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Noble wants MIT salary data

MIT has been asked to provide information on the earnings of all tenured faculty members since 1983 for an upcoming trial, according to David F. Noble, a former associate professor in the Program in Science, Technology, and Society, and now a professor at Drexel University. Noble sued MIT after he failed to receive tenure from STS in 1984.

Noble wants the salary information to determine the amount of lost opportunity damages he might seek if the jury finds against MIT.

The information sought comprises both financial compensations, such as salaries and pension benefits, as well as opportunities for career development, which include grants awarded to and public offices held by tenured faculty members at MIT.

"Being at MIT implies opportunities for compensation of all different kinds: salaries, tuition reimbursements, and network benefits like grants and consultantships," Noble said. "In this respect, the contrast between MIT and Drexel is striking."

As of yesterday, MIT had not responded to Noble's request, and none of MIT's lawyers were available for comment.

Four years ago, Noble filed a $1.5 million lawsuit charging that MIT denied him tenure on political, not academic grounds.

While on campus, Noble had been a vocal critic of many of the Institute's ties with the private sector, which he felt corrupted the mission of universities. His writings, which focus on industrialization in the United States, are based on Marxist philosophy.

The case between Noble and MIT will be resolved in a jury trial on a date to be determined at an upcoming court conference. Noble said he expects the trial to occur sometime next year.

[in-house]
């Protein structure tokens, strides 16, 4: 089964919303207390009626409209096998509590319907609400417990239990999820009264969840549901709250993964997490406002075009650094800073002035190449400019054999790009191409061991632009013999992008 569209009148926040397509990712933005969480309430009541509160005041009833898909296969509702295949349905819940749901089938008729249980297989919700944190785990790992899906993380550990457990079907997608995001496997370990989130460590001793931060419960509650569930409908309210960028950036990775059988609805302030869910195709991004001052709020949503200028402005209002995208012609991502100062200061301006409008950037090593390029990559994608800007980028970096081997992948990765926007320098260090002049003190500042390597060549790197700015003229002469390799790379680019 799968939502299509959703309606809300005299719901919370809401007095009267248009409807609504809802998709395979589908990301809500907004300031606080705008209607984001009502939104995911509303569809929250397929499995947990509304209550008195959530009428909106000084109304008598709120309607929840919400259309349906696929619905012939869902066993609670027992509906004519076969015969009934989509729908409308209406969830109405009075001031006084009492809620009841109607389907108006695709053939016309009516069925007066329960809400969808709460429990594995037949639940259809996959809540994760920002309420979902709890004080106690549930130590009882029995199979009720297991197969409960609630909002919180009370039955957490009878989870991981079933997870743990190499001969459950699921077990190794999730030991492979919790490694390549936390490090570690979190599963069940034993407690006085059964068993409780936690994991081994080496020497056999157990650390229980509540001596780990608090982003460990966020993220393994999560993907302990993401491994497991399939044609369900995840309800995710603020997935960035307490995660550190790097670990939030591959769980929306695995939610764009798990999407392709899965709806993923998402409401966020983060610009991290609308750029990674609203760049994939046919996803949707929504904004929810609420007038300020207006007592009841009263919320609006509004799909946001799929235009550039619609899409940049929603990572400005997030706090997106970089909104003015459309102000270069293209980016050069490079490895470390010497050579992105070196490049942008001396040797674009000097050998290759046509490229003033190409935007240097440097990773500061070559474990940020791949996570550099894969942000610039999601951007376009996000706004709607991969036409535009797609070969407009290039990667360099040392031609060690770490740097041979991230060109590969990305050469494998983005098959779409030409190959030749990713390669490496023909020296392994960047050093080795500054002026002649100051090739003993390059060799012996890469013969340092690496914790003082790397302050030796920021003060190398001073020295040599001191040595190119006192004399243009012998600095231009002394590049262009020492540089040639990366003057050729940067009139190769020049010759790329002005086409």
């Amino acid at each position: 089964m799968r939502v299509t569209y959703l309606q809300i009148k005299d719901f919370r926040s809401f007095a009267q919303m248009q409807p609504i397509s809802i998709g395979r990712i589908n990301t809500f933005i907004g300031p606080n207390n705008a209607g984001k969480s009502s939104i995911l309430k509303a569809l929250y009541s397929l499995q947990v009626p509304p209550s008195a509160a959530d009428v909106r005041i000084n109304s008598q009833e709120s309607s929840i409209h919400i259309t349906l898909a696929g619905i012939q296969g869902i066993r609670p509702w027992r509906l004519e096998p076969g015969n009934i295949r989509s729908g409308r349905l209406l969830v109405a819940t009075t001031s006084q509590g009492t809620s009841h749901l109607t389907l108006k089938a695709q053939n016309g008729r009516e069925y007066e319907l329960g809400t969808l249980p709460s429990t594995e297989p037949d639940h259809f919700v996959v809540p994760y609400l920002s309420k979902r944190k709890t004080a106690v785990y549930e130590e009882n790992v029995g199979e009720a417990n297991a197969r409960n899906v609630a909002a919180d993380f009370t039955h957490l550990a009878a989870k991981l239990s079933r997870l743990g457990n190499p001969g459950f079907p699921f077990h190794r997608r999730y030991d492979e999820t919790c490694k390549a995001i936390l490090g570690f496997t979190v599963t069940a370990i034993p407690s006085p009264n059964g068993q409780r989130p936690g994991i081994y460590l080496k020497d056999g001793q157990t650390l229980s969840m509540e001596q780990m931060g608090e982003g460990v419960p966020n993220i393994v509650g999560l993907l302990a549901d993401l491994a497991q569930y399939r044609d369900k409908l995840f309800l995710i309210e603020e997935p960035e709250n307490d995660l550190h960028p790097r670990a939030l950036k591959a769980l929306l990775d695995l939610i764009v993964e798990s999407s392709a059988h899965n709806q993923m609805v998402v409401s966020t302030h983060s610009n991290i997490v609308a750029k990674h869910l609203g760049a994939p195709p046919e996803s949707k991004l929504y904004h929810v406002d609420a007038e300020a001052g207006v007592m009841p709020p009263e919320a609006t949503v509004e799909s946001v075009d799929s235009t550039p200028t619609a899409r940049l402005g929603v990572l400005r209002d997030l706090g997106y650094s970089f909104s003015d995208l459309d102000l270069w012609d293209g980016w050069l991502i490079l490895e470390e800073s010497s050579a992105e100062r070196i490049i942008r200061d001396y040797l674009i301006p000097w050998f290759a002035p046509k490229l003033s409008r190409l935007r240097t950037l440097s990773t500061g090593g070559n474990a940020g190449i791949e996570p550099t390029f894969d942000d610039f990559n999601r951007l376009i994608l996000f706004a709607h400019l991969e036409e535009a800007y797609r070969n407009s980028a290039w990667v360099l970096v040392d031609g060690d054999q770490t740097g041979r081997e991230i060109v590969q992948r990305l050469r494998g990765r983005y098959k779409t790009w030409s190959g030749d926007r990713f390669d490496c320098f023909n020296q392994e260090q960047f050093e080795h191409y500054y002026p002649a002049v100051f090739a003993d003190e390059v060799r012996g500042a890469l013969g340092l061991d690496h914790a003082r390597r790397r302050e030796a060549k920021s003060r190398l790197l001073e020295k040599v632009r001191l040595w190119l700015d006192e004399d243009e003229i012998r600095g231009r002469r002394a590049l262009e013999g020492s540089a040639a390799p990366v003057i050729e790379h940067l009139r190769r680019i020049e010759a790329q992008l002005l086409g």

Middlesex County Judge Robert Hallisey authorized the jury trial on May 18, despite repeated efforts over the past few years by MIT to prevent public disclosure of documents pertaining to Noble's tenure review.

"MIT has wanted privacy from the beginning [of Noble's suit]," said Maggie Hassan, MIT's lawyer from the Boston-based firm of Palmer and Dodge, in June. A confidentiality restriction had been imposed on the court proceedings in 1986 at MIT's request.

Noble said he views the authorization of the jury trial as a victory, noting that MIT filed two briefs, on April 23 and May 3, calling for "private hearings." Both of these were declined by Hallisey in his decision.

Noble spent two years in the courts earning the right to see the documentation from his tenure review committee. He spent another two years trying to make that documentation public.

At the time of the trial, the comments and assessments made by the individual members of Noble's tenure committee will be fully entered into the public domain.

Noble, in a letter to the chairman of the MIT Corporation, David S. Saxon '41, explained that he undertook the tenure suit because of "the strict confidentiality of MIT's tenure proceedings and the lack of any meaningful institutional appeals procedure."